Then I did the preliminary cooking and simmered the stew for two hours.  I was nervous when I took my first tentative bite.  Would it taste like the stew I so fondly remembered?  I’m happy to report that it did.  It tasted exactly how I remembered and it transformed me into that skinny, freckled, frizzy haired little girl; comforted and thankful to be home.

Friday, October 12, 2012

Kinda Bummed

I received a call from my rheumatologist this week.  Unfortunately my lab results did not come back as hoped.  My hemoglobin, red blood cells and white blood cells are all abnormally low.  They were low earlier in the year when I had lab work but at that time we were taking a wait and see approach as it could have been a fluke or something temporary.  Now however it appears that there is something more serious afoot.  I have an appointment on October 25th to revisit my rheumatologist so we can have a “discussion.”  I know that this is something that I have little control over but I couldn’t help feeling like a naughty child who was being called into the principal’s office. The most logical explanation is that my body is attacking my red and white blood cells much like it attacked my platelets many years ago. I also made an appointment on November 12th with my hematologist from long ago as he did an excellent job of treating my platelet munching problem. For now it looks like my adoption medical letter will be on hold until we can get this situation sorted.   I would probably be exceptionally bummed if it wasn’t for the fact that I have plot, characters and words, words, and more words swirling through my brain taking up too much space for worry to creep its long tentacles into my mind (that’s brilliant, that’s what the worry monster in my novel will look like; a giant creepy octopus). This is just another bump in the road and as long as the bump stays “a protuberance on the surface” and doesn’t turn into a gigantic fiery chasm I should be able to remain positive.

Sunday, October 7, 2012

Book Festival Fun-Part 4 (and the last I promise)

The last event at the teen tent and the one I was looking the most forward to was a discussion panel entitled "Reaching Out to Young Adult Readers."  There were five authors on the panel.

Ellen Jensen Abbott writes Young Adult fantasy.  I looked her books up when I got home and at some point I'd like to get around to reading one.

Charlotte Bennardo writes tween/teen novels which seem to be a cross between Sex and the City and Percy Jackson.  They seem to involve shopping...a lot.

Barbara Dee writes books for the female tween crowd.  They look sweet, cute and sincere and seem to deal with relationships with friends, siblings and parents.

Elisa Ludwig stated that her work was inspired by her love for the Sweet Valley High series.  Her book looks to be a cross between something like Gossip Girl (though I can't really say since I've never seen it) and Robin Hood.

Aaron Starmer had me at, "people describe my work as being weird and just a little bit creepy." Since that is what people often say about my writing he instantly became my favorite.  His first book is about a group of kids who must escape their school's basement after getting locked down there by their crazy vice principal and his second book is about a boy who thinks he may be the last person on earth.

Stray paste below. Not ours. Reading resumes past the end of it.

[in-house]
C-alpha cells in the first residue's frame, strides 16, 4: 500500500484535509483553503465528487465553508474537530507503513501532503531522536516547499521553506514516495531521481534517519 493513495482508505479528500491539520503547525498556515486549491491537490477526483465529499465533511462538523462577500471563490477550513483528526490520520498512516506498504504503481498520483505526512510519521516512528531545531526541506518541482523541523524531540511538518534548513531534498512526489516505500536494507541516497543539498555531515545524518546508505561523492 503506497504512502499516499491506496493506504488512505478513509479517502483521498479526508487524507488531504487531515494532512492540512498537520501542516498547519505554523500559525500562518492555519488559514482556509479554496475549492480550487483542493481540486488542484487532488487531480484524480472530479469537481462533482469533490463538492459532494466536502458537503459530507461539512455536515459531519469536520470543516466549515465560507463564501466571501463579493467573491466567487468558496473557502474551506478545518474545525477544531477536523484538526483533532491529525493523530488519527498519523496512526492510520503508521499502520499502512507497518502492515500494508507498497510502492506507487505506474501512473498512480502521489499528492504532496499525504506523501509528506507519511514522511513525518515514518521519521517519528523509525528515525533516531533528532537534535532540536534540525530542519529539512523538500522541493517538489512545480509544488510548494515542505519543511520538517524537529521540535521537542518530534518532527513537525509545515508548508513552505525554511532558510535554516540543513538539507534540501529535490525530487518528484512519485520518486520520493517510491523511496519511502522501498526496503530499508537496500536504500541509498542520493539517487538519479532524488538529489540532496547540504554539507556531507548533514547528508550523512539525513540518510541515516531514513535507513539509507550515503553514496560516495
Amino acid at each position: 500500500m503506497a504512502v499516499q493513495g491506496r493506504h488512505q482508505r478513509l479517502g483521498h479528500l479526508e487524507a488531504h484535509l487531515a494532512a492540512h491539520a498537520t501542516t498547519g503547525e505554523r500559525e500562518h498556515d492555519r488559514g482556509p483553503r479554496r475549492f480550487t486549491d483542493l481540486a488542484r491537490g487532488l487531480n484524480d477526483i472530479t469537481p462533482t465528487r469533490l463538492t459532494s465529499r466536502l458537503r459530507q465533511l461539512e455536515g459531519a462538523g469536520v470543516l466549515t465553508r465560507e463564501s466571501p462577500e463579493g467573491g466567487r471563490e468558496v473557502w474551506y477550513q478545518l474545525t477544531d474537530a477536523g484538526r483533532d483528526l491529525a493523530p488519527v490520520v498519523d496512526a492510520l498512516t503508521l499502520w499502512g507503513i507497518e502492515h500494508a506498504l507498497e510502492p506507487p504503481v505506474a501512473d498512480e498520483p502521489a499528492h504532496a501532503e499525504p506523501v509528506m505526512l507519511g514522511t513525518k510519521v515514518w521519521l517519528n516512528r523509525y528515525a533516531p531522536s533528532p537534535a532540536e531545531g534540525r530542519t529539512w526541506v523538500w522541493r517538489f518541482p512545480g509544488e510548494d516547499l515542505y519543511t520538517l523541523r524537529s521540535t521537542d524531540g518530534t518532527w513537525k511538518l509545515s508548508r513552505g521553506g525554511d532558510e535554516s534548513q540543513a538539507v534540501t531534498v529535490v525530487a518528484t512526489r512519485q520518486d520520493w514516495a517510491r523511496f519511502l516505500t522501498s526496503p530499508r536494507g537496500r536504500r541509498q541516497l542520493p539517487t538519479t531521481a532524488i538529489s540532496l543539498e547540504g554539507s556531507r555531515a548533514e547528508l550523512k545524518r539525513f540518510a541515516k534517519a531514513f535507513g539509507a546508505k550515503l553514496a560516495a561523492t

Surprisingly not a lot of people showed up to the panel discussion.  It was me and one other woman who asked most of the questions.

I asked about how to write young adult characters without making them sound too cliche. 

My favorite responses...

Barbara Dee- Ask someone who is the age of your character to read parts of your novel out loud so you can hear how it sounds.  You'll know if it doesn't sound right.

Aaron Starmer- Don't write how you think your characters should sound.  Write how your audience thinks they, the audience sound.  He said that when adults reviewed his books they complained that his characters sounded too mature for their age (something both John Green and Orson Scott Card have been accused of) but his intended audience loves the characters because they feel that they do sound mature.  Don't dumb down what you write just because it's for tweens/teens.  They will appreciate not being talked down to.

I also asked if they could share a mistake that they had made as a new author and what they learned from it.

Barbara Dee- I wanted everyone to like me in the beginning so I agreed to all of the changes that the publisher and editor wanted even though I knew some things didn't make sense for the characters.  She said she had to learn to balance saying no with listening and taking their suggestions.  She and the other authors agreed that once you make it to the publishing stage, your book is a team effort and you have to learn to be part of the team.

Elisa Ludwig-said she was surprised at how long the process could take between writing a first draft and finally getting your book published.  Everyone agreed that it isn't how good of a writer you are but rather the talent is in the editing.

Some of the other points of advice I found interesting

Aaron Starmer-As a new not yet famous author, don't make your main characters 13 or 14.  He had a 13 year old character and his publisher asked him to change the age to 12.  Apparently, book sellers have a difficult time selling books that have 13 or 14 year old characters because tweens tend to favor their own age and teens like to read about characters older than themselves.  I found this to be both interesting and helpful. Aaron also stated that his best piece of advice though he knew it sounded cliche was to write the book that you would want to read because if you try to write something just so you can be popular and published it probably won't turn out to be any good because it's not what you love and are passionate about.  I really wanted at this point to ask if he would take me under his wing and mentor me because if he can write weird and a little bit creepy books and get published there may be hope for me.